Measures the relative health of the local labor market. Data correspond to the estimated percentage of the non-institutional civilian population aged 16 and over who were not employed during the reference period. The seasonally adjusted series is used in the index. (Source: US Bureau of Labor Statistics. Updated monthly. Current data is as of February 2021.)
Measures the relative quality of employment in the region in terms of total wages. The data consist of median usual weekly earnings of full-time employees, before taxes and other deductions, including overtime, commissions or tips. Does not include self-employed workers. (Source: US Bureau of Labor Statistics. Update quarterly. Current data is for the second quarter of 2020.)
Regional price parities (7.1%)
Measures the cost of living and working in a metropolitan area. PPR consists of price level differences between metropolitan areas in a given year, expressed as a percentage of the overall national price level. The RPP covers all consumer goods and services, including housing rents. (Source: US Bureau of Economic Analysis. Updated annually. Current data is for 2019.)
ask WSJ about the hottest housing markets
- Join WSJ reporters Nicole Friedman and David Ewalt and Realtor.com Chief Economist Danielle Hale live this week as they discuss the latest real estate trends.
Measures the livability of an area in terms of available amenities, as represented by chain stores known for their daily shopping, a signal of consumer discretionary income. Data consists of the number of Starbucks,
Whole Foods and Trader Joe’s locations in the region, per capita. (Source: WSJ analysis of publicly available store locations. Updated monthly. Current data is as of February 2021.)
Measures quality of life in terms of the time residents have to spend each day getting to and from work. Data correspond to the average one-way commute time among workers aged 16 and over who did not work from home. (Source: US Census Bureau. Updated annually. Current data is for 2019.)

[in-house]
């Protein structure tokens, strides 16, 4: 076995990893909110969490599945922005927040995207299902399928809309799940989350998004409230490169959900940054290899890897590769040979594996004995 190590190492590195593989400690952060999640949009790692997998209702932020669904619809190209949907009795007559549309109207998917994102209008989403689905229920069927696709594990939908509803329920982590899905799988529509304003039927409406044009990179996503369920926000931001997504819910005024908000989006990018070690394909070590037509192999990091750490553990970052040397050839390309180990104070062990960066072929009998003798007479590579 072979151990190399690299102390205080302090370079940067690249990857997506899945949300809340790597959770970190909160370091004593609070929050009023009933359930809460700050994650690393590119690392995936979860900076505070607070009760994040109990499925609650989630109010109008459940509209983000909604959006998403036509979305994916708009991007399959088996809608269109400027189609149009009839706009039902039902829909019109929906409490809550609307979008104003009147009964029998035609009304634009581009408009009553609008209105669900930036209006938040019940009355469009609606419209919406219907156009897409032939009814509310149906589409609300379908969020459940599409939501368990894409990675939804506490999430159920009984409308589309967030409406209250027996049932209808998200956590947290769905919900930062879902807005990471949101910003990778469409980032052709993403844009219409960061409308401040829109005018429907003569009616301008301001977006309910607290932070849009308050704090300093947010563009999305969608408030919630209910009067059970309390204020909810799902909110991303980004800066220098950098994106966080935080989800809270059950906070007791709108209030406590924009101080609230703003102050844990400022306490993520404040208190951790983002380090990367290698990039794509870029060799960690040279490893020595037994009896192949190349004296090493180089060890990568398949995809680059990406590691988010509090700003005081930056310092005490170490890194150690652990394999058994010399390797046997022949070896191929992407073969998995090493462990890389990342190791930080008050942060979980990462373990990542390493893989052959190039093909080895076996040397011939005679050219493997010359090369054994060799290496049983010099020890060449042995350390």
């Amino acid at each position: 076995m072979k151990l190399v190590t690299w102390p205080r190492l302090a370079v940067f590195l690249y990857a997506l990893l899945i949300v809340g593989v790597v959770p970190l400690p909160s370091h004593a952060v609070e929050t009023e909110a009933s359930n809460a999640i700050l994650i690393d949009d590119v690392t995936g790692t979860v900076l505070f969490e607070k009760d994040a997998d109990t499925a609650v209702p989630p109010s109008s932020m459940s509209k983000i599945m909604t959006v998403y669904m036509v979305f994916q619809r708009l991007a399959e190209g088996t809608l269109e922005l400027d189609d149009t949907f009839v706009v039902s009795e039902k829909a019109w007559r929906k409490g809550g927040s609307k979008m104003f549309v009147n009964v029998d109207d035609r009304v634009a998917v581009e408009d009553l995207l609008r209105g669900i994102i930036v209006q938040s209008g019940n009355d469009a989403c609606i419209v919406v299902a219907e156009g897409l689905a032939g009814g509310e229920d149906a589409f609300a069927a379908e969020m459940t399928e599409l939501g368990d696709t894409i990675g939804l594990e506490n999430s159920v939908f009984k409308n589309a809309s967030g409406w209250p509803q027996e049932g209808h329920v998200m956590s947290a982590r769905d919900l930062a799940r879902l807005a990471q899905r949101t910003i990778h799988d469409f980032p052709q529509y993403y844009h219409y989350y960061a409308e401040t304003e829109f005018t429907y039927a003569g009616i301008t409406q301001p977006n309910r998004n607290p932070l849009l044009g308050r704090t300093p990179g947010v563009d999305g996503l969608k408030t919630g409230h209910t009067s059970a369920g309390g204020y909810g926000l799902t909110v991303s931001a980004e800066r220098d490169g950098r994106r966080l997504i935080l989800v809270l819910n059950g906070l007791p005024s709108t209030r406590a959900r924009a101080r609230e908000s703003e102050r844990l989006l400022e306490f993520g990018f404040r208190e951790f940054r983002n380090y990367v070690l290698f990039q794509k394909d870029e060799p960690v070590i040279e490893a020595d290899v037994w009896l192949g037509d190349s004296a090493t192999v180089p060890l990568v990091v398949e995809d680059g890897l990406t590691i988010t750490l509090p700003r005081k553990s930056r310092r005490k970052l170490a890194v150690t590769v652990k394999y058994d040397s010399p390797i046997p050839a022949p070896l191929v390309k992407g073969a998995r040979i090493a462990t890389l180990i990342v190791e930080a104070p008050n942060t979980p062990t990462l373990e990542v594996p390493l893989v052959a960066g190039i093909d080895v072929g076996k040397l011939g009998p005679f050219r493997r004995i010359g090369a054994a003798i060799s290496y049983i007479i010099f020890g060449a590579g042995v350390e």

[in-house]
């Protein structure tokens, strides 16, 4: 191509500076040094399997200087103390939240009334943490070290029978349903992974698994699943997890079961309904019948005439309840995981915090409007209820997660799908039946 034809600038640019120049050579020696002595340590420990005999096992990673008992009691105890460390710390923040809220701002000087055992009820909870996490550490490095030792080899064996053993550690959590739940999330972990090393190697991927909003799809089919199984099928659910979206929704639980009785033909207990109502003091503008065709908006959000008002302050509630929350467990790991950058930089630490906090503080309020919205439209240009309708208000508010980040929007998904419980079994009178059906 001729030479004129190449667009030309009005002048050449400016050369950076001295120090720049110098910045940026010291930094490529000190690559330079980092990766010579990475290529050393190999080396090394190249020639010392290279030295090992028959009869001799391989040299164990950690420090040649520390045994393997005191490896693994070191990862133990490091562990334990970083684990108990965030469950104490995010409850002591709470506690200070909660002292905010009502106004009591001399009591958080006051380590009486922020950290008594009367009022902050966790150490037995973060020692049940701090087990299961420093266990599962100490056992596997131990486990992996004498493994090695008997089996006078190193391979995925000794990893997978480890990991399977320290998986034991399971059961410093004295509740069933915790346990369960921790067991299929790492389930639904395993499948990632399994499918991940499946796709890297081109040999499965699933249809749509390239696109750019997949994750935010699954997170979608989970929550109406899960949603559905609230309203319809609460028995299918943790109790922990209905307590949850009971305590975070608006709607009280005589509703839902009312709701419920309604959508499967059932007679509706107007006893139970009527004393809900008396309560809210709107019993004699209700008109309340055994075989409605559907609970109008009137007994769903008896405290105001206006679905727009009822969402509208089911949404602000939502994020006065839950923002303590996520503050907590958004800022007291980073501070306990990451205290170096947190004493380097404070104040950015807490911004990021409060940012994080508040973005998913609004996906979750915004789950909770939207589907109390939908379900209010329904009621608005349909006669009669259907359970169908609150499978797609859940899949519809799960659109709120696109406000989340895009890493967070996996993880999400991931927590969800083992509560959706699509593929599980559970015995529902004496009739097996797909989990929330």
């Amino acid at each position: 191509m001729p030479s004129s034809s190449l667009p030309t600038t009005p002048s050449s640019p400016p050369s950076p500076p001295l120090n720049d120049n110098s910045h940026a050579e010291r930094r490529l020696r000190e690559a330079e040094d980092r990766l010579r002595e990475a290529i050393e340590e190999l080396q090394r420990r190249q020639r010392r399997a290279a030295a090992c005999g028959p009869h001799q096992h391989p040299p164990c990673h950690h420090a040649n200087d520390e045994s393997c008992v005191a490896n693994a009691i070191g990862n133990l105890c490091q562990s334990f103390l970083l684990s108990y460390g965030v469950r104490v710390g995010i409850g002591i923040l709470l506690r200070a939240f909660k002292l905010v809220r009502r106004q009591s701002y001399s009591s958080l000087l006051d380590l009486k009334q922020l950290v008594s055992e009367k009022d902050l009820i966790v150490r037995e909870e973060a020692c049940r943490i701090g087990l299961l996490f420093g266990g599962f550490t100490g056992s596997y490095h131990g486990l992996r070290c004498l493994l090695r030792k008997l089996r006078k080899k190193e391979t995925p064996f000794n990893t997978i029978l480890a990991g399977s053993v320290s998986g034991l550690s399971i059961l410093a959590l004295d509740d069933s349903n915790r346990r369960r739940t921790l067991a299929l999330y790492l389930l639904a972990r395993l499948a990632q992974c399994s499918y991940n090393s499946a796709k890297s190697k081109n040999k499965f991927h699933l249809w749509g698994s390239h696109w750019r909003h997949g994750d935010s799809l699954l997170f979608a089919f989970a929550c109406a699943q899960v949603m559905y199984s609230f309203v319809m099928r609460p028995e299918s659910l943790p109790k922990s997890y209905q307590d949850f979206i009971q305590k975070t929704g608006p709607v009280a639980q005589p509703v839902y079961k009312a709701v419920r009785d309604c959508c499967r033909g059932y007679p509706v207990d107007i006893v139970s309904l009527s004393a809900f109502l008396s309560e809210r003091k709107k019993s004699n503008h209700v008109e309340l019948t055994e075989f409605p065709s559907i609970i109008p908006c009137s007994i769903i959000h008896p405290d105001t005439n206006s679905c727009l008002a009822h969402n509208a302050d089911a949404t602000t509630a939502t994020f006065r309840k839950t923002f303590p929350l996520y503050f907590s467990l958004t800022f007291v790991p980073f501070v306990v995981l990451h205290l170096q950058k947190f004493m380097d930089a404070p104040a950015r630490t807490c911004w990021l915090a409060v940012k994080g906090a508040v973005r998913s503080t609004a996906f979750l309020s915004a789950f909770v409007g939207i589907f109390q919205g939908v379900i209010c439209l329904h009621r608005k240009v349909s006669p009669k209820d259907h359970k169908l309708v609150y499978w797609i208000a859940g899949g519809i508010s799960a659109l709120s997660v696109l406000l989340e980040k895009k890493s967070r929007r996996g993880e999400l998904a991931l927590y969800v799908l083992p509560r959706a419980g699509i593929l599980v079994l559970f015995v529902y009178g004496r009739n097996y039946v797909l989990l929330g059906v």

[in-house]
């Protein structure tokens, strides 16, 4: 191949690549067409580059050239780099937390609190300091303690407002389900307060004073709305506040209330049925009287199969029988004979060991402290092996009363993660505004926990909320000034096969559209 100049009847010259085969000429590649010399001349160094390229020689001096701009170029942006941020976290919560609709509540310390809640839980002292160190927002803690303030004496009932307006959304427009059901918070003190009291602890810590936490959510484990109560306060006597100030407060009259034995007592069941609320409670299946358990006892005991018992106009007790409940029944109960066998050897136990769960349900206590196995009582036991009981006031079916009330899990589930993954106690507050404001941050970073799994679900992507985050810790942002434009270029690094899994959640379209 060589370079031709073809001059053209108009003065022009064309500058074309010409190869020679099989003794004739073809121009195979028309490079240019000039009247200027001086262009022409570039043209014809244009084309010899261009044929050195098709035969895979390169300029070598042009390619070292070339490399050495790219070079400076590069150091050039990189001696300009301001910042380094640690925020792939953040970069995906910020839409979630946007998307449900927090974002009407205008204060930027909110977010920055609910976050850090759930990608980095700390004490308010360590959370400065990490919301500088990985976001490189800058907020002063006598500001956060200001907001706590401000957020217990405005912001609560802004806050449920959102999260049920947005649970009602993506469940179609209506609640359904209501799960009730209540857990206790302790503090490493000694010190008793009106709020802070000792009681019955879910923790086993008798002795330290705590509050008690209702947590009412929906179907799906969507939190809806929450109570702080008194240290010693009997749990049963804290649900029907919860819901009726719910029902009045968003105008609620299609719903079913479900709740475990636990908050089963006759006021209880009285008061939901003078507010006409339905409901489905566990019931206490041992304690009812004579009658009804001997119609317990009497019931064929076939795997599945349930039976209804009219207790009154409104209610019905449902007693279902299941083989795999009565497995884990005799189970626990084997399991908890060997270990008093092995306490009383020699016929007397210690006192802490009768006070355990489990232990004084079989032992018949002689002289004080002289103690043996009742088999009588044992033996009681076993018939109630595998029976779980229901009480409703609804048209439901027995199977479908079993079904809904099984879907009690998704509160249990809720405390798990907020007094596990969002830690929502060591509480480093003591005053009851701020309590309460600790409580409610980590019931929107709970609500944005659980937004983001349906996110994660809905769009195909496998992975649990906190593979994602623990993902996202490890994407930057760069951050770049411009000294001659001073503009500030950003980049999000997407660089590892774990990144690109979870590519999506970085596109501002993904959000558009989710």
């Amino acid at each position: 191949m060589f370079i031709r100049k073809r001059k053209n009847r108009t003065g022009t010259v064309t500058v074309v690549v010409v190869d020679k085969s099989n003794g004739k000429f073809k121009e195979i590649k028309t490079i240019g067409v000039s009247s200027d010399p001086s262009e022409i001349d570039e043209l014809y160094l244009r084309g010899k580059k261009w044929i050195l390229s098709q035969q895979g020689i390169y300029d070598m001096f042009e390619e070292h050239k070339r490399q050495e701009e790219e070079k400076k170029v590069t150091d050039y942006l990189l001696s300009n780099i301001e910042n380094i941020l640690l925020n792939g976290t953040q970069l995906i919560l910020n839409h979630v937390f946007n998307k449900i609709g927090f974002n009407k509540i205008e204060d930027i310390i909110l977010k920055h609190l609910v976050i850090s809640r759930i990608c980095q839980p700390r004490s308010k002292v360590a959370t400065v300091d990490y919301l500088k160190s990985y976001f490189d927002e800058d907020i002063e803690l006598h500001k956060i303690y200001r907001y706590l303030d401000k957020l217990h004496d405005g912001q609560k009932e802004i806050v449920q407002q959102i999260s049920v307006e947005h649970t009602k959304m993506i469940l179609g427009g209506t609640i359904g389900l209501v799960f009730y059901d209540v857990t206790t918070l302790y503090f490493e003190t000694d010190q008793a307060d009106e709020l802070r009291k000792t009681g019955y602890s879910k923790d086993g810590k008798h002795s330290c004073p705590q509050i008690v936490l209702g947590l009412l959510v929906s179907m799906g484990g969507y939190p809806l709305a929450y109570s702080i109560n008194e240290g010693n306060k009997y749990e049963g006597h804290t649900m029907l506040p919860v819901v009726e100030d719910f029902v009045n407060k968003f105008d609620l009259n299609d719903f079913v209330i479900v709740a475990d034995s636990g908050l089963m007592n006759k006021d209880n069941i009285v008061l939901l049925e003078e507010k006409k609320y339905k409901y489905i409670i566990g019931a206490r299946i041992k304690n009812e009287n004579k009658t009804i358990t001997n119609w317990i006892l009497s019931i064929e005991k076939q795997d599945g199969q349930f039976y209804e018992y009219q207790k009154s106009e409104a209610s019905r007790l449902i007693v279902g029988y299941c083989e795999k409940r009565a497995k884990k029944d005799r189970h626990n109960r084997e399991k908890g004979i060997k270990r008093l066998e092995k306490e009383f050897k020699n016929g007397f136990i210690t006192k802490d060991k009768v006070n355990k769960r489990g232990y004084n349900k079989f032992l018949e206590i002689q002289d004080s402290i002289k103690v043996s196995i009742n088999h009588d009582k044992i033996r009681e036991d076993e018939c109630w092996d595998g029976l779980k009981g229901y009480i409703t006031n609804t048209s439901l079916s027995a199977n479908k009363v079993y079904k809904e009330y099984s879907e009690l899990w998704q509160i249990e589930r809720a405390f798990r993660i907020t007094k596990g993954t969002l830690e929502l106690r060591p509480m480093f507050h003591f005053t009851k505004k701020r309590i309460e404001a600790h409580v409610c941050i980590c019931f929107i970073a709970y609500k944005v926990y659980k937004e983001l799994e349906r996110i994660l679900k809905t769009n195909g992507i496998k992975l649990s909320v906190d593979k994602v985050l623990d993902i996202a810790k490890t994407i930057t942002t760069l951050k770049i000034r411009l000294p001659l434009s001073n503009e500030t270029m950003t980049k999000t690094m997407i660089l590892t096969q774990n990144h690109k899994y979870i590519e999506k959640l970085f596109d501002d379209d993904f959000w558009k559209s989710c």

Foreign-born residents (7.1%)
Measures the economic health and diversity of a region represented by the portion of the population born outside the United States. Studies indicate a strong correlation between the economic vitality of a region and the number of foreign-born residents. (Source: US Census Bureau. Updated annually. Current data is for 2019.)
Small businesses (7.1%)
Measures the economic health and diversity of a region represented by small business activity. Data consists of the number of SBA 7 (a) loans granted per capita. (Source: US Small Business Administration. Update quarterly. Current data is for loans made in calendar year 2020.)
Each indicator is indexed to normalize the data, and a composite score is produced by adding these values for each geography. The sums are sorted to produce the final ranking. If two or more US metropolitan areas are tied in their final score, the Real Estate Demand Indicator is used to break the tie.
Write to David M. Ewalt at [email protected]